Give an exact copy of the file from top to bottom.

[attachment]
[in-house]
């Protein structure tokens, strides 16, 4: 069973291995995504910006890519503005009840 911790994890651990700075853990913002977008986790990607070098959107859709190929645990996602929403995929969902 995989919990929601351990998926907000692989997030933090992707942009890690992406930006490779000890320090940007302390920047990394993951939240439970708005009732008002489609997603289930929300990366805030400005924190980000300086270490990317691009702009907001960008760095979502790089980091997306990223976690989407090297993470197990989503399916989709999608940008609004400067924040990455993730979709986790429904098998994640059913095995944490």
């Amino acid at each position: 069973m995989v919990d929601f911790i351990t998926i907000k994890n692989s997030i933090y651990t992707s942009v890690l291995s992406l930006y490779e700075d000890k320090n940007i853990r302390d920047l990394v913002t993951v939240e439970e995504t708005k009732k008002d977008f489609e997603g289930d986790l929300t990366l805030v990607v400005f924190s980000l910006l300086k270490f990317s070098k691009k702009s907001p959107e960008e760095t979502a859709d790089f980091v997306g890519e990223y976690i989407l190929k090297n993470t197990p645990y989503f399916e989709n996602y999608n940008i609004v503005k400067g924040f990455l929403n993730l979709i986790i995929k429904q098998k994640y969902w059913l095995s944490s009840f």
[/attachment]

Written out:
[in-house]
């Protein structure tokens, strides 16, 4: 069973291995995504910006890519503005009840 911790994890651990700075853990913002977008986790990607070098959107859709190929645990996602929403995929969902 995989919990929601351990998926907000692989997030933090992707942009890690992406930006490779000890320090940007302390920047990394993951939240439970708005009732008002489609997603289930929300990366805030400005924190980000300086270490990317691009702009907001960008760095979502790089980091997306990223976690989407090297993470197990989503399916989709999608940008609004400067924040990455993730979709986790429904098998994640059913095995944490």
């Amino acid at each position: 069973m995989v919990d929601f911790i351990t998926i907000k994890n692989s997030i933090y651990t992707s942009v890690l291995s992406l930006y490779e700075d000890k320090n940007i853990r302390d920047l990394v913002t993951v939240e439970e995504t708005k009732k008002d977008f489609e997603g289930d986790l929300t990366l805030v990607v400005f924190s980000l910006l300086k270490f990317s070098k691009k702009s907001p959107e960008e760095t979502a859709d790089f980091v997306g890519e990223y976690i989407l190929k090297n993470t197990p645990y989503f399916e989709n996602y999608n940008i609004v503005k400067g924040f990455l929403n993730l979709i986790i995929k429904q098998k994640y969902w059913l095995s944490s009840f």